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Extended Play: Live At Birdland

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Album Review

Shockingly, Extended Play is Dave Holland's first live album for ECM, a label he has been associated with for 30 years! Holland's standing quintet — featuring trombonist Robin Eubanks, saxophonist Chris Potter, drummer Billy Kilson, and vibes and marimba virtuoso Steve Nelson — are, according to today's jazz standards, a veteran ensemble. On this Birdland date from 2001, they offer ample evidence as to why they are one of the most highly regarded ensembles in the music today. The material on this double-disc collection is, predictably enough, mostly taken from the band's studio releases. But that's where predictability ends. Virtually everything here is in wonderfully extended form, with only one tune clocking in under ten minutes. Eubanks' laid-back, low-register agility and rhythmic intervention are combined with the wonderfully varied melodic sensibilities of Potter, whose melodic and dynamic palette is equally rich, offering a line that is nearly fathomless in its melodic possibilities and providing the necessary off-the-ground sensibility required to front one of the most compelling, intricately threaded, and texturally diverse rhythm sections in jazz. As evidenced by the sprawling opener, "The Balance," a Holland composition, the band is a seemingly inseparable amalgam of soloists, all gathered around shifting tempos, striated harmonics, and a chromatic prism that offers no edges, but a variety of hues and shades that is startling. While the entire performance is stunning in its diversity and consistency of inspiration, discipline, and sheer vision, other standouts do include the polyrhythmic and lyrical brilliance of "Claressence" and the breathtaking set closer, "Metamorphos." If ever there were a contender for jazz record of the year, for 2003, Extended Play is it.

Customer Reviews

True Virtuosity

I cannot recommend this album enough to any person who enjoys jazz. More time is given to develop solos into epic works. Listen and marvel at the art the soloists weave throughout the infectious rhythms. Robin Eubanks is the best jazz trombonist alive, and he proves it in this album. One cannot help but to stare in utter shock and amazement at their stereo. My personal favorite: the nearly 4 minute long a capella duet between Eubanks and Chris Potter in "Prime Directive". Enjoy.

One of the best live albums of the decade

It's almost inconveivable that this group would release another studio album after seeing how well a live date lends itself to showcasing their sensibilities as composers and soloists. Although the group's earlier album Prime Directive is not to be overlooked, this date offers a number of those tunes the way they were truly meant to be heard: stretched out, deconstructed, and charged with the kind of energy that can only be generated before a live audience. Chris Potter and Robin Eubanks are so intuitively linked and possess such massive sound that they sound less like a two-horn front line than a full big band horn section--and their solos throughout the album are some of their all-time best. Dave Holland's bass can be booming and driving or tender and introspective, but in either case, his musical vision anchors the ensemble always. Steve Nelson's contributions are perhaps the most important and most underrated in the group. His solos on vibes and marimba are incomparably masterful and tasteful, but perhaps more significant are the deft, spirited voicings he provides during section playing and during other members' solos. Nelson is not merely a stand-in for a pianist--he's what makes this group's sound truly unique. The interplay between Nelson, Holland, and drummer Billy Kilson is another stunning facet of this recording, but it is from Kilson's polyrhythms, driving swing, and swaggering funk patterns that the rhythm section takes so many of its cues; all energy radiates outward from his kit.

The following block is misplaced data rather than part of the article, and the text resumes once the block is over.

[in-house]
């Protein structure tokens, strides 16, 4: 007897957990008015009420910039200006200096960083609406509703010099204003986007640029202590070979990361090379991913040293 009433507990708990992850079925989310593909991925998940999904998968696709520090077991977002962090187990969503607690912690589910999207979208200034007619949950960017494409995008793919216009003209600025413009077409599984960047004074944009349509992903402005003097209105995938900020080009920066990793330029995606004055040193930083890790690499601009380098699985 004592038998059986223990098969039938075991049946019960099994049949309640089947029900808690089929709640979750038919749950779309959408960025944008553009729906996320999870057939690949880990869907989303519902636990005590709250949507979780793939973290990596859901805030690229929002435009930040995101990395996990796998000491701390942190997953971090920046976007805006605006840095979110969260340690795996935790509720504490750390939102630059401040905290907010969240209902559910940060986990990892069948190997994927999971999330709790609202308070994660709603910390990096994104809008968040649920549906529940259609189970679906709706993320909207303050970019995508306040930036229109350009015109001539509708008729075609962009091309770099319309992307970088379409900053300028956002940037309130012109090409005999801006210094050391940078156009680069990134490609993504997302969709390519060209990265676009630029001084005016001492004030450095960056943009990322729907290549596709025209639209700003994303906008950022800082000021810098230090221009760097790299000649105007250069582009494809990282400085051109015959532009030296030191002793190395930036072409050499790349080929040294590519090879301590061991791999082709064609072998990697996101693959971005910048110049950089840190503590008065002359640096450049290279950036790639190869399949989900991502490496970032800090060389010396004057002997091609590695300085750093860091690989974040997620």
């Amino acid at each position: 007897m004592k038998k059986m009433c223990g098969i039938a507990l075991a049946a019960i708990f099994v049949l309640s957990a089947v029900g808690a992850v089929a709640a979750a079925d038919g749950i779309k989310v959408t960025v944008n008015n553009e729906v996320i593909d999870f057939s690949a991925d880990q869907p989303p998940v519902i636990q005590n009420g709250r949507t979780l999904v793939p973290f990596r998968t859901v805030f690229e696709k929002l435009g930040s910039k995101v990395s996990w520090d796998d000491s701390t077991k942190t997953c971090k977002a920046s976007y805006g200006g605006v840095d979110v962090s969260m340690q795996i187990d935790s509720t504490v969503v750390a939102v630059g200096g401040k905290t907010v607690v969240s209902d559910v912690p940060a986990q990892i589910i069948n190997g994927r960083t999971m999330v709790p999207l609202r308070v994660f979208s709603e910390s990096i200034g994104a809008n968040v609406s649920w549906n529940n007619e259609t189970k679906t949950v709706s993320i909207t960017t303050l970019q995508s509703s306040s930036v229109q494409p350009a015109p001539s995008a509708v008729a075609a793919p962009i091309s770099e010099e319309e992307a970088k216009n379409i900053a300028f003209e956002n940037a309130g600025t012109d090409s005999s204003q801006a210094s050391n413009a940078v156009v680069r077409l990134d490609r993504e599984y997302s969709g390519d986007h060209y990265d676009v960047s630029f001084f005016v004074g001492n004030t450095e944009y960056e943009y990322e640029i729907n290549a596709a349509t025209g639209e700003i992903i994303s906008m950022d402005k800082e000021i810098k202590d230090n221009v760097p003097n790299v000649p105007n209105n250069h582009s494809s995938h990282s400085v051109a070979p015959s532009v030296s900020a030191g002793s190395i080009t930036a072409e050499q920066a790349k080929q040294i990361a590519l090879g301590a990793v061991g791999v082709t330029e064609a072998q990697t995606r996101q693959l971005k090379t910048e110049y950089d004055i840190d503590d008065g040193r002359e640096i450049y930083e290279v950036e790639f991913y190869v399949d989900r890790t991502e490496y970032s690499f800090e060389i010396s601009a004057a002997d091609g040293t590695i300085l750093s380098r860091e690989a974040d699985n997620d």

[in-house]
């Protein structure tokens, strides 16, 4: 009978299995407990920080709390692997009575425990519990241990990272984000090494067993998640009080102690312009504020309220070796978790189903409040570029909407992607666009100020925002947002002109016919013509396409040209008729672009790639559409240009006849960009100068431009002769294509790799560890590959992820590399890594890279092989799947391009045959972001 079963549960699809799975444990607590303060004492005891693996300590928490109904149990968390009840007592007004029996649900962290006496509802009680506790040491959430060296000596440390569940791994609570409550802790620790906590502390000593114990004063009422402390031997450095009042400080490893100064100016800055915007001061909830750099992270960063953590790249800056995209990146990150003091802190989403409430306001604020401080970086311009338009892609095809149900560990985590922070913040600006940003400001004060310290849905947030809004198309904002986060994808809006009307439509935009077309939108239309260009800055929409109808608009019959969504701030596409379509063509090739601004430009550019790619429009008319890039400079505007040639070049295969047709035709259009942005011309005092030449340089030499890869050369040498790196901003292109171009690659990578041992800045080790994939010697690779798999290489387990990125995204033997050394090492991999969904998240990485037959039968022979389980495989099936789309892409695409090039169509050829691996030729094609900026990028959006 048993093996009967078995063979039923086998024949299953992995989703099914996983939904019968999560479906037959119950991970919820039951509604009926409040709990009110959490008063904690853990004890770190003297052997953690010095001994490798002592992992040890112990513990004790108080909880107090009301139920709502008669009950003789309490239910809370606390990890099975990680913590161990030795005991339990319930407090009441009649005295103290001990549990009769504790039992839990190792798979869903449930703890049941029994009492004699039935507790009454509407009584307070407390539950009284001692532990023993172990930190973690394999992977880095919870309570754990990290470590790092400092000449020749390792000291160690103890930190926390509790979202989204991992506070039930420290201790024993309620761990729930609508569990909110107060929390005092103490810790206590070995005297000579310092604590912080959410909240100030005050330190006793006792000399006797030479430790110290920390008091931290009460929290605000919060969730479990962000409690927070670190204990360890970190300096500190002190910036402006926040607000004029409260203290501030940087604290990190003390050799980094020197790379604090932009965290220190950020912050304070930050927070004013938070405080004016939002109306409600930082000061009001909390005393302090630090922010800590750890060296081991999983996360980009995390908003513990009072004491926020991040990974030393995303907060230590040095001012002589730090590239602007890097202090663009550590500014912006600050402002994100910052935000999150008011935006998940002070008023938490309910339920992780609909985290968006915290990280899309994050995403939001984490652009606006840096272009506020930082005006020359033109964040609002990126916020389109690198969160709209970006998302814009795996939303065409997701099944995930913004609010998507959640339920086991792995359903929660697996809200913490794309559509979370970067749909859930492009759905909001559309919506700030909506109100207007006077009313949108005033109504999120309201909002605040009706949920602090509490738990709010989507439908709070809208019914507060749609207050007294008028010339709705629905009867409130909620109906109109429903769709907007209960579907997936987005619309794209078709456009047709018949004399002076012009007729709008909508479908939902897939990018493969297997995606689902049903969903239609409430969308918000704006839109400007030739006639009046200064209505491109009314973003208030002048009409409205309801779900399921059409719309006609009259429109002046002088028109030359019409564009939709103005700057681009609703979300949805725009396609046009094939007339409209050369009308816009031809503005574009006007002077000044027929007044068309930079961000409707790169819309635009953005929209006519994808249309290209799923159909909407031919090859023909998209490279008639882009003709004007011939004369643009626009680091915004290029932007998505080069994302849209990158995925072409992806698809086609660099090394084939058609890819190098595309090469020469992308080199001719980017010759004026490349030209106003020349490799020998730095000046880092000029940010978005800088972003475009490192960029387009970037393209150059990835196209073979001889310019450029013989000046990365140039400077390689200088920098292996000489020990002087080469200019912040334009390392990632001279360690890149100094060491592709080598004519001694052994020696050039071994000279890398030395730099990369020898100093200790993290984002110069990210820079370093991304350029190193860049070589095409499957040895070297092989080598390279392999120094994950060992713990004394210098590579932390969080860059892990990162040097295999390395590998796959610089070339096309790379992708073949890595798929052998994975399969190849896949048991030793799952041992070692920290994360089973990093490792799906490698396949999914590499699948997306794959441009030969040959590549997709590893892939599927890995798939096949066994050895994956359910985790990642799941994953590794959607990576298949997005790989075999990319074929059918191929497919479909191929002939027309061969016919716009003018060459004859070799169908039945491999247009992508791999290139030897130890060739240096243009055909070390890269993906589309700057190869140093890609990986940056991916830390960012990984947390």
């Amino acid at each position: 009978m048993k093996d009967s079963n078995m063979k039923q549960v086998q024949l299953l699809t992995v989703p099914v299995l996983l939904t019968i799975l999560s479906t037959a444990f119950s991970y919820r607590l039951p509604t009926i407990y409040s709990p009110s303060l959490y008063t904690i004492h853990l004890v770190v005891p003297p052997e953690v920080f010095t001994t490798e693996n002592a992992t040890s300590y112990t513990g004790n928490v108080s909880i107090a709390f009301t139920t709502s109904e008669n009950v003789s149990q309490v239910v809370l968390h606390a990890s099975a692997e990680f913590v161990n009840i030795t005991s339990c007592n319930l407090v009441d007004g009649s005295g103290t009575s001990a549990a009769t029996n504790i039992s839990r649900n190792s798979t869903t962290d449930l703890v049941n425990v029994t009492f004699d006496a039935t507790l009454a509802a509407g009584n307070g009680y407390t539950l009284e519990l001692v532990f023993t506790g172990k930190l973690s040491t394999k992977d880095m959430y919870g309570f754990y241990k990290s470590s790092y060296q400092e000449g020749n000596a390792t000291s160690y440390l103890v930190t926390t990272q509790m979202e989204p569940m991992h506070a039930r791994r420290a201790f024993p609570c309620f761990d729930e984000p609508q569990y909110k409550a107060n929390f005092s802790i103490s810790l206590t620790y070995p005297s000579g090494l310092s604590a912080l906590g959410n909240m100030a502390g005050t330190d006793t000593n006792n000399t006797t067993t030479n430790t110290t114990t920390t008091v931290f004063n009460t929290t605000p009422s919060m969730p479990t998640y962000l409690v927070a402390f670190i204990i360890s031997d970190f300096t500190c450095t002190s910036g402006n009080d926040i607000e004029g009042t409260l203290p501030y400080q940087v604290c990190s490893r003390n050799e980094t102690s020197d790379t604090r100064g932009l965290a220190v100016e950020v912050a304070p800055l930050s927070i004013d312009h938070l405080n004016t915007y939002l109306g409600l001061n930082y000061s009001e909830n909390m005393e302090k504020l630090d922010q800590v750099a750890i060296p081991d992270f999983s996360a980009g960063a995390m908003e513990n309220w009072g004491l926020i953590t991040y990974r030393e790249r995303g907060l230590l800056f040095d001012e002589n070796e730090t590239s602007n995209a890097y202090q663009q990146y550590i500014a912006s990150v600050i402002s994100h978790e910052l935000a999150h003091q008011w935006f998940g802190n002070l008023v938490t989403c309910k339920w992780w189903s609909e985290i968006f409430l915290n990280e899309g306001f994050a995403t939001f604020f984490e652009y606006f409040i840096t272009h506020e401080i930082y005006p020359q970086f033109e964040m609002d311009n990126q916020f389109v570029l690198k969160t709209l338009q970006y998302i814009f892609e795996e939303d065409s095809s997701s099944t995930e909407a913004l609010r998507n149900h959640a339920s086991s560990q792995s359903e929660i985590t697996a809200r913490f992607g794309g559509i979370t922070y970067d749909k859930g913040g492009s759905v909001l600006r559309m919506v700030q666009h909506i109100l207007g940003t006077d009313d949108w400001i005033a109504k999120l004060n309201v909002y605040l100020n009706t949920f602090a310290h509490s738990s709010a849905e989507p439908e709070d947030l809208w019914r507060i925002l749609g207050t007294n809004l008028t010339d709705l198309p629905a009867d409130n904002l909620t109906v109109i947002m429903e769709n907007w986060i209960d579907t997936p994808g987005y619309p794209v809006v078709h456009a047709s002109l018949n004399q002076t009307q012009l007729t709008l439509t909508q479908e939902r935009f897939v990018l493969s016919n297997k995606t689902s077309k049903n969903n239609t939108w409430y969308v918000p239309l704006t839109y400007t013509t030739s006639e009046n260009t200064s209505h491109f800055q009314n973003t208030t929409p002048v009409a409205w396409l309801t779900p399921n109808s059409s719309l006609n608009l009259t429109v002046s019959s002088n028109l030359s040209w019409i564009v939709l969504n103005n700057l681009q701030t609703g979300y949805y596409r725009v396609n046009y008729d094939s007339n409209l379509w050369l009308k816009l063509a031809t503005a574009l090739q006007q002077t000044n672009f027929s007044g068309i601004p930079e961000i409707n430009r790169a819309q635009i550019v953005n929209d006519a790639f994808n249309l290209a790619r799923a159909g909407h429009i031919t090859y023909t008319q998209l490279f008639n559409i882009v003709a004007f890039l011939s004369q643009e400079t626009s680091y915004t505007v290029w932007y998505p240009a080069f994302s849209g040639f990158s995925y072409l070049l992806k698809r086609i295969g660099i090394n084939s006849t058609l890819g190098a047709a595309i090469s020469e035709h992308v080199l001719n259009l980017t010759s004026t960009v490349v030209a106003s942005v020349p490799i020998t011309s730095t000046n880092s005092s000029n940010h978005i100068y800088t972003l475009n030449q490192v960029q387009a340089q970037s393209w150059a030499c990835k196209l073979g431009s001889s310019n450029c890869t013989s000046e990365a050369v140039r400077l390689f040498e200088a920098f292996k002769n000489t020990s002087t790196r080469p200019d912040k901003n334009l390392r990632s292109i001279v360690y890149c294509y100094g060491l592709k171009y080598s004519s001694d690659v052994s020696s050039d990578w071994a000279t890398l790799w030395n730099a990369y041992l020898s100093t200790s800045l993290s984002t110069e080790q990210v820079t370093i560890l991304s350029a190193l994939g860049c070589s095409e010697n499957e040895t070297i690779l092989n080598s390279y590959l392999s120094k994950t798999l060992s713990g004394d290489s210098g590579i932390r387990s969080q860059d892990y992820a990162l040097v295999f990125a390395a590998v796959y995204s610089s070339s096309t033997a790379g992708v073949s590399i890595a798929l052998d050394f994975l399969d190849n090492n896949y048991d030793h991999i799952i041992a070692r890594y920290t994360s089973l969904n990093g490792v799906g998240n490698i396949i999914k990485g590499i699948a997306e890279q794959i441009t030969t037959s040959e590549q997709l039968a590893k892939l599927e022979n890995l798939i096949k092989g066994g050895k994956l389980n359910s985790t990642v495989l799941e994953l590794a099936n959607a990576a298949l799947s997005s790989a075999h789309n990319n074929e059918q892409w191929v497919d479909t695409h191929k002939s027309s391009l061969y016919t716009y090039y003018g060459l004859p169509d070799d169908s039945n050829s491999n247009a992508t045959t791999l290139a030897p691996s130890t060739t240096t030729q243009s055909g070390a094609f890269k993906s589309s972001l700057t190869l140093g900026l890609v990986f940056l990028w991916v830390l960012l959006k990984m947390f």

A must-have for any music lover.

Great album

This album is fantastic. This is high quality music unlike most popular music. My most favorite part about this album is the harmonized soloing between Chris Potter (saxaphone) and Robin Eubanks (trombone). I recommend this album to all big-time Jazz music fans

Extended Play: Live At Birdland, Dave Holland Quintet
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  • $17.99
  • Genres: Jazz, Music, Contemporary Jazz
  • Released: Sep 01, 2003

Customer Ratings